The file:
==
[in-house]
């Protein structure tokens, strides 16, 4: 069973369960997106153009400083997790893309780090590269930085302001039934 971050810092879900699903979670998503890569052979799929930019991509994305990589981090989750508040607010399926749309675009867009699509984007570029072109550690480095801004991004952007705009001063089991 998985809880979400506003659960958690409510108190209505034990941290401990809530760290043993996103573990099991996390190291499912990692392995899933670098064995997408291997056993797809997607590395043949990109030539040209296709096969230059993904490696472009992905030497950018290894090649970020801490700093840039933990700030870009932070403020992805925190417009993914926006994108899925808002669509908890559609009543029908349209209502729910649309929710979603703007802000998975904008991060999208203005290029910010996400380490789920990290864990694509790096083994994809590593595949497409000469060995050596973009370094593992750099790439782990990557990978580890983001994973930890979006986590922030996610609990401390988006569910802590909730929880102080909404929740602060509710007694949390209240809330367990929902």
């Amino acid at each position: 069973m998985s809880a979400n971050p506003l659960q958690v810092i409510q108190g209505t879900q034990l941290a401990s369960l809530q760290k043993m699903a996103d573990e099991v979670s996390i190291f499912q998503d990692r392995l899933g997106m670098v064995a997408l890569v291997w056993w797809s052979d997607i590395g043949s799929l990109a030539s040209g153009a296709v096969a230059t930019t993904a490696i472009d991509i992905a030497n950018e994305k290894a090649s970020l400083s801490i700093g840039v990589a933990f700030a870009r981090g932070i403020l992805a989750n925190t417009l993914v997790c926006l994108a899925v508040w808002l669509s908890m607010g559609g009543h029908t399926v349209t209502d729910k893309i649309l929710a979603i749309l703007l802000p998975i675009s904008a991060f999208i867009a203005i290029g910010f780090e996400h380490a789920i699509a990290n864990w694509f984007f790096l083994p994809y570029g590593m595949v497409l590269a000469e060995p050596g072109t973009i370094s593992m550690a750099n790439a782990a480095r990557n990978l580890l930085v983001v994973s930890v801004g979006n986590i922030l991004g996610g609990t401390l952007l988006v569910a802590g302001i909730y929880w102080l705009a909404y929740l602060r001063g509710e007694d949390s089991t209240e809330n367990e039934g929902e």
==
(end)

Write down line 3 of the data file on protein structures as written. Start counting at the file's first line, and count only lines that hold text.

């Amino acid at each position: 069973m998985s809880a979400n971050p506003l659960q958690v810092i409510q108190g209505t879900q034990l941290a401990s369960l809530q760290k043993m699903a996103d573990e099991v979670s996390i190291f499912q998503d990692r392995l899933g997106m670098v064995a997408l890569v291997w056993w797809s052979d997607i590395g043949s799929l990109a030539s040209g153009a296709v096969a230059t930019t993904a490696i472009d991509i992905a030497n950018e994305k290894a090649s970020l400083s801490i700093g840039v990589a933990f700030a870009r981090g932070i403020l992805a989750n925190t417009l993914v997790c926006l994108a899925v508040w808002l669509s908890m607010g559609g009543h029908t399926v349209t209502d729910k893309i649309l929710a979603i749309l703007l802000p998975i675009s904008a991060f999208i867009a203005i290029g910010f780090e996400h380490a789920i699509a990290n864990w694509f984007f790096l083994p994809y570029g590593m595949v497409l590269a000469e060995p050596g072109t973009i370094s593992m550690a750099n790439a782990a480095r990557n990978l580890l930085v983001v994973s930890v801004g979006n986590i922030l991004g996610g609990t401390l952007l988006v569910a802590g302001i909730y929880w102080l705009a909404y929740l602060r001063g509710e007694d949390s089991t209240e809330n367990e039934g929902e």